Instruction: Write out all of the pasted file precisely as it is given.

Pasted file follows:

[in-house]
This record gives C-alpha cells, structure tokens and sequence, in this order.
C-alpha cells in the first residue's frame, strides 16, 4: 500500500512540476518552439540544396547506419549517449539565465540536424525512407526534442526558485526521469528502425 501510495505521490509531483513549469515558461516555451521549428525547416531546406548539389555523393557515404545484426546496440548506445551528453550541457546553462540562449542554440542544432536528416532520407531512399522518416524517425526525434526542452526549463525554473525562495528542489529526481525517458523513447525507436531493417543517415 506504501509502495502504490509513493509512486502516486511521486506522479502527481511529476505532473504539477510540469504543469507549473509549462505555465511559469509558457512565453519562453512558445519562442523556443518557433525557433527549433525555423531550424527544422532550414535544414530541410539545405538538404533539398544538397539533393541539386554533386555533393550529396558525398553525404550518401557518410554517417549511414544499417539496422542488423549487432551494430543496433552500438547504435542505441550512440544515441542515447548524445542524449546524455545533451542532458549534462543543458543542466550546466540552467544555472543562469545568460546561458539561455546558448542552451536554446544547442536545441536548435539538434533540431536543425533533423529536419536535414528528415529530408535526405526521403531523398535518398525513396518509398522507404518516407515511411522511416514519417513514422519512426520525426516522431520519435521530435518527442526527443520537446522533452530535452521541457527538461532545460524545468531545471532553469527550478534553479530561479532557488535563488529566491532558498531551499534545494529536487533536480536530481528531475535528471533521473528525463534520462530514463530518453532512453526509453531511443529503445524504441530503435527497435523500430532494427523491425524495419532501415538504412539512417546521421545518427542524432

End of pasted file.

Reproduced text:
[in-house]
This record gives C-alpha cells, structure tokens and sequence, in this order.
C-alpha cells in the first residue's frame, strides 16, 4: 500500500512540476518552439540544396547506419549517449539565465540536424525512407526534442526558485526521469528502425 501510495505521490509531483513549469515558461516555451521549428525547416531546406548539389555523393557515404545484426546496440548506445551528453550541457546553462540562449542554440542544432536528416532520407531512399522518416524517425526525434526542452526549463525554473525562495528542489529526481525517458523513447525507436531493417543517415 506504501509502495502504490509513493509512486502516486511521486506522479502527481511529476505532473504539477510540469504543469507549473509549462505555465511559469509558457512565453519562453512558445519562442523556443518557433525557433527549433525555423531550424527544422532550414535544414530541410539545405538538404533539398544538397539533393541539386554533386555533393550529396558525398553525404550518401557518410554517417549511414544499417539496422542488423549487432551494430543496433552500438547504435542505441550512440544515441542515447548524445542524449546524455545533451542532458549534462543543458543542466550546466540552467544555472543562469545568460546561458539561455546558448542552451536554446544547442536545441536548435539538434533540431536543425533533423529536419536535414528528415529530408535526405526521403531523398535518398525513396518509398522507404518516407515511411522511416514519417513514422519512426520525426516522431520519435521530435518527442526527443520537446522533452530535452521541457527538461532545460524545468531545471532553469527550478534553479530561479532557488535563488529566491532558498531551499534545494529536487533536480536530481528531475535528471533521473528525463534520462530514463530518453532512453526509453531511443529503445524504441530503435527497435523500430532494427523491425524495419532501415538504412539512417546521421545518427542524432